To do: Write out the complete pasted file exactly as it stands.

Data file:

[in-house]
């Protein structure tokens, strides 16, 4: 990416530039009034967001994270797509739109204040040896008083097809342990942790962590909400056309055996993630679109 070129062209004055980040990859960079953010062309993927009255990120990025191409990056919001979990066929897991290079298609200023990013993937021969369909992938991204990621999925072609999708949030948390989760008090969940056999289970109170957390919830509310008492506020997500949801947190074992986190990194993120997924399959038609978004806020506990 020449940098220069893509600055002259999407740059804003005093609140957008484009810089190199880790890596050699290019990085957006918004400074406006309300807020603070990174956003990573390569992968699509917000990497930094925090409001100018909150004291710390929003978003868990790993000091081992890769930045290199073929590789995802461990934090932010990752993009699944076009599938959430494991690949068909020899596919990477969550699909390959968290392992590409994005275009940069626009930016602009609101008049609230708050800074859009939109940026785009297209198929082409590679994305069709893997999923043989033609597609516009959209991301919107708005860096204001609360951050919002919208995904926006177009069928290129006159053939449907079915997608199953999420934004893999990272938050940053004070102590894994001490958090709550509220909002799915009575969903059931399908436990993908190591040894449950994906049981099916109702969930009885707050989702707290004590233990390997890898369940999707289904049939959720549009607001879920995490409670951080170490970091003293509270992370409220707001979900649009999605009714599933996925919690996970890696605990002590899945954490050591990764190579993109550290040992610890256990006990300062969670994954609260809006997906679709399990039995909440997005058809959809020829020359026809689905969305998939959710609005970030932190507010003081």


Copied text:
[in-house]
């Protein structure tokens, strides 16, 4: 990416530039009034967001994270797509739109204040040896008083097809342990942790962590909400056309055996993630679109 070129062209004055980040990859960079953010062309993927009255990120990025191409990056919001979990066929897991290079298609200023990013993937021969369909992938991204990621999925072609999708949030948390989760008090969940056999289970109170957390919830509310008492506020997500949801947190074992986190990194993120997924399959038609978004806020506990 020449940098220069893509600055002259999407740059804003005093609140957008484009810089190199880790890596050699290019990085957006918004400074406006309300807020603070990174956003990573390569992968699509917000990497930094925090409001100018909150004291710390929003978003868990790993000091081992890769930045290199073929590789995802461990934090932010990752993009699944076009599938959430494991690949068909020899596919990477969550699909390959968290392992590409994005275009940069626009930016602009609101008049609230708050800074859009939109940026785009297209198929082409590679994305069709893997999923043989033609597609516009959209991301919107708005860096204001609360951050919002919208995904926006177009069928290129006159053939449907079915997608199953999420934004893999990272938050940053004070102590894994001490958090709550509220909002799915009575969903059931399908436990993908190591040894449950994906049981099916109702969930009885707050989702707290004590233990390997890898369940999707289904049939959720549009607001879920995490409670951080170490970091003293509270992370409220707001979900649009999605009714599933996925919690996970890696605990002590899945954490050591990764190579993109550290040992610890256990006990300062969670994954609260809006997906679709399990039995909440997005058809959809020829020359026809689905969305998939959710609005970030932190507010003081």